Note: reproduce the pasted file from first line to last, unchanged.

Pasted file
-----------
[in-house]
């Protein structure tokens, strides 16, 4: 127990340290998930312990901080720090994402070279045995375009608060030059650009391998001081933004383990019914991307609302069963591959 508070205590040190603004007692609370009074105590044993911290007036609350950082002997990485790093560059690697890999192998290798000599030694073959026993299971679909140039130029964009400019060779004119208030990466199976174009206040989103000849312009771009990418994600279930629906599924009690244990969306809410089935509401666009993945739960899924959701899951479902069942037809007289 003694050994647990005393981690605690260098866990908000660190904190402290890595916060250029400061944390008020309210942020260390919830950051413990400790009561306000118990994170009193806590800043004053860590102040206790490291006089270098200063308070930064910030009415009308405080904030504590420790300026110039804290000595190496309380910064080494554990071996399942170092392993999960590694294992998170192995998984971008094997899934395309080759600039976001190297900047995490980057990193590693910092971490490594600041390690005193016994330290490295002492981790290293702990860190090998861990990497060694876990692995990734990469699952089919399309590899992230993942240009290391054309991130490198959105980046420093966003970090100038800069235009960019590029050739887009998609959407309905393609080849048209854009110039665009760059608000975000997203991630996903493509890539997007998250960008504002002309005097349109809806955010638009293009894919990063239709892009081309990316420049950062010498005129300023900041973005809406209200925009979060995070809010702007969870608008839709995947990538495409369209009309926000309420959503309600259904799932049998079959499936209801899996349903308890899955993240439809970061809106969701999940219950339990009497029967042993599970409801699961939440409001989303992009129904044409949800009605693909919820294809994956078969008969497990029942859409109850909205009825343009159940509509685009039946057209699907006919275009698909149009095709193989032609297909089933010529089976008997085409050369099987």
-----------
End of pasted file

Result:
[in-house]
């Protein structure tokens, strides 16, 4: 127990340290998930312990901080720090994402070279045995375009608060030059650009391998001081933004383990019914991307609302069963591959 508070205590040190603004007692609370009074105590044993911290007036609350950082002997990485790093560059690697890999192998290798000599030694073959026993299971679909140039130029964009400019060779004119208030990466199976174009206040989103000849312009771009990418994600279930629906599924009690244990969306809410089935509401666009993945739960899924959701899951479902069942037809007289 003694050994647990005393981690605690260098866990908000660190904190402290890595916060250029400061944390008020309210942020260390919830950051413990400790009561306000118990994170009193806590800043004053860590102040206790490291006089270098200063308070930064910030009415009308405080904030504590420790300026110039804290000595190496309380910064080494554990071996399942170092392993999960590694294992998170192995998984971008094997899934395309080759600039976001190297900047995490980057990193590693910092971490490594600041390690005193016994330290490295002492981790290293702990860190090998861990990497060694876990692995990734990469699952089919399309590899992230993942240009290391054309991130490198959105980046420093966003970090100038800069235009960019590029050739887009998609959407309905393609080849048209854009110039665009760059608000975000997203991630996903493509890539997007998250960008504002002309005097349109809806955010638009293009894919990063239709892009081309990316420049950062010498005129300023900041973005809406209200925009979060995070809010702007969870608008839709995947990538495409369209009309926000309420959503309600259904799932049998079959499936209801899996349903308890899955993240439809970061809106969701999940219950339990009497029967042993599970409801699961939440409001989303992009129904044409949800009605693909919820294809994956078969008969497990029942859409109850909205009825343009159940509509685009039946057209699907006919275009698909149009095709193989032609297909089933010529089976008997085409050369099987």